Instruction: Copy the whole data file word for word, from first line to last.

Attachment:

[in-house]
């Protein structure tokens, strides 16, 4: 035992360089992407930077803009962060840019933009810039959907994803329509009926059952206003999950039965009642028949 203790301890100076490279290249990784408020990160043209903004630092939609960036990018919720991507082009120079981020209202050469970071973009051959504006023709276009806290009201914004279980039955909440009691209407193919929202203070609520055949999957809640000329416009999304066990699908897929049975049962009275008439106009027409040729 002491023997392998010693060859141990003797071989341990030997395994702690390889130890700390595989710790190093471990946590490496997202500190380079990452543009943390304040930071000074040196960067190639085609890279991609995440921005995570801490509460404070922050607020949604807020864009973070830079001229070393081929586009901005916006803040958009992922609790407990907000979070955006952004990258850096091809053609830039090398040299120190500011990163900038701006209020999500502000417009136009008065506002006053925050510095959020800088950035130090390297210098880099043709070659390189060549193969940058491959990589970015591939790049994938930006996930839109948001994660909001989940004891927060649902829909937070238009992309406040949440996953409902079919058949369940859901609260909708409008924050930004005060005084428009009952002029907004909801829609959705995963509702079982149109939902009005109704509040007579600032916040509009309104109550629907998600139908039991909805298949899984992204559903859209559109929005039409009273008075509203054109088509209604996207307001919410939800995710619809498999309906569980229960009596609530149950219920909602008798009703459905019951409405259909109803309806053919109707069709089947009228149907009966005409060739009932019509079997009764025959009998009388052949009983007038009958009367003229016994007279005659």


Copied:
[in-house]
């Protein structure tokens, strides 16, 4: 035992360089992407930077803009962060840019933009810039959907994803329509009926059952206003999950039965009642028949 203790301890100076490279290249990784408020990160043209903004630092939609960036990018919720991507082009120079981020209202050469970071973009051959504006023709276009806290009201914004279980039955909440009691209407193919929202203070609520055949999957809640000329416009999304066990699908897929049975049962009275008439106009027409040729 002491023997392998010693060859141990003797071989341990030997395994702690390889130890700390595989710790190093471990946590490496997202500190380079990452543009943390304040930071000074040196960067190639085609890279991609995440921005995570801490509460404070922050607020949604807020864009973070830079001229070393081929586009901005916006803040958009992922609790407990907000979070955006952004990258850096091809053609830039090398040299120190500011990163900038701006209020999500502000417009136009008065506002006053925050510095959020800088950035130090390297210098880099043709070659390189060549193969940058491959990589970015591939790049994938930006996930839109948001994660909001989940004891927060649902829909937070238009992309406040949440996953409902079919058949369940859901609260909708409008924050930004005060005084428009009952002029907004909801829609959705995963509702079982149109939902009005109704509040007579600032916040509009309104109550629907998600139908039991909805298949899984992204559903859209559109929005039409009273008075509203054109088509209604996207307001919410939800995710619809498999309906569980229960009596609530149950219920909602008798009703459905019951409405259909109803309806053919109707069709089947009228149907009966005409060739009932019509079997009764025959009998009388052949009983007038009958009367003229016994007279005659």